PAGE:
Ticket or Click It: We Need a Hero

Clockwise: 'Chronicle,' 'The Woman in Black,' 'In Time,' 'Drive' (Photos: Fox, CBS, Fox, FilmDistrict)

By Rebecca Kelley

As most of the country enjoys a February that feels like April, what is your best bet for entertainment this weekend? Should you curl up on your couch with On Demand or head to your local theater? Luckily for you, there are lots of good choices this week. “Ticket or Click It” is here to break down the options. Click on the movie titles for more information about ordering On Demand or saving time by buying your tickets through Fandango. Enjoy Spring-u-ary.


What’s On Demand?


Ryan Gosling stars as the Driver, a reserved tough guy who drives cars for a living, as both a movie stunt man and a criminal get-away driver. When he meets a young mother played by Carey Mulligan, his resolve to keep himself aloof from the world begins to crumble. To protect her, he has to take on the shadowy underground of Los Angeles. And by “take on,” I mean beat the heck out of.

Our take: This fantastic movie should have been nominated for an Academy Award. Gosling is dazzling with his still-waters-run-deep, seething anger. It’s highly stylized, which makes it very cool, and the story is gripping, tense and surprisingly moving. Be aware, it is extremely violent and gory for this kind of movie. You might be shocked. But the violence works. The Driver is a man of violence who finally finds something to fight for.

The Big Year

Three bird-crazy birdwatchers set out to break the record for the most species seen in North America in a calendar year. They’re driven by the same passion, but each has a different story. One is a rich executive (Steve Martin) wanting to move on from his vocation and into retirement. One is a poor schlub (Jack Black) who just wants to succeed at something in life. And one is a power-hungry celebrity (Owen Wilson) defending his title. Also starring a lot of birds.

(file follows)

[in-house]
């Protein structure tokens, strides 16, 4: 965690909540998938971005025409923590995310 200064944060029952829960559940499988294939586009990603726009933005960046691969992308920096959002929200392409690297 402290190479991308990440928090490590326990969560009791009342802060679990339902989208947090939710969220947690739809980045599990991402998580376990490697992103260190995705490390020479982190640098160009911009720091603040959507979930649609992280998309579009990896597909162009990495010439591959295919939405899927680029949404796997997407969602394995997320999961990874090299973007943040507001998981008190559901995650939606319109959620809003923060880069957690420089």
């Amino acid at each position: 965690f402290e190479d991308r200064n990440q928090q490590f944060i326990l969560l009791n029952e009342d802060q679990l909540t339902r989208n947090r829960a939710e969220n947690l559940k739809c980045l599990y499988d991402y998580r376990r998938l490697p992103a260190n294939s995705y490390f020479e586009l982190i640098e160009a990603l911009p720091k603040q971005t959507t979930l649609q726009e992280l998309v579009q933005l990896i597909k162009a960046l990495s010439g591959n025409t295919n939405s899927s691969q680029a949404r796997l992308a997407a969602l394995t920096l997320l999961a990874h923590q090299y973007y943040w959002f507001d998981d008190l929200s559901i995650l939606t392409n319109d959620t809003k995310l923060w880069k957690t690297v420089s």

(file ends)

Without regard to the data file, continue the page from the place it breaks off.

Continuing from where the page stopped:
Our take: How can you go wrong with Martin, Black and Wilson? This film didn’t do well in the theaters, but I was pleasantly surprised. It’s more of a quietly goofy film than outright slapstick. At its core, the flick is about any passion that people pursue and the cost of chasing a dream. Some people find it worth the price, while some people find achieving their dream strangely empty. The film is much better than you’d expect and, also, appropriate for watching with children.

Transformers: Dark of the Moon

Giant robots from outer space battle each other and pretty much destroy Chicago in this third installment of the “Transformers” franchise. Rosie Huntington-Whitely replaces Megan Fox as scantily clad eye-candy in the rare moments when things aren’t blowing up.

Our take: Look, we know “Transformers” isn’t “The Descendants” or “The Artist,” but it would be nice to have a bit more coherence in the plot. Still, explosions are fun. Fights are even more fun. It’s a great escape. The thing that bothered me the most, frankly, was that Rosie Huntington-Whitely pretty much screamed throughout the entire movie. Pick up a gun, girl, and blow some gears off a robot. I don’t get what y’all see in her.

In Time

In the future, time is currency. Minutes buy lunch or a newspaper. Days pay rent. If you’re poor, you’re always down to your last few hours. When you run out of time, you die. The rich have millennia stored away and aren’t above arbitrarily raising prices on things like bus fare or bread, just to kill off a segment of the poor working folk who keep the system going. Justin Timberlake is a poor kid made good. Amanda Seyfried is a bored heiress. Together, they form a Bonnie and Clyde team that robs from the rich to give to the poor.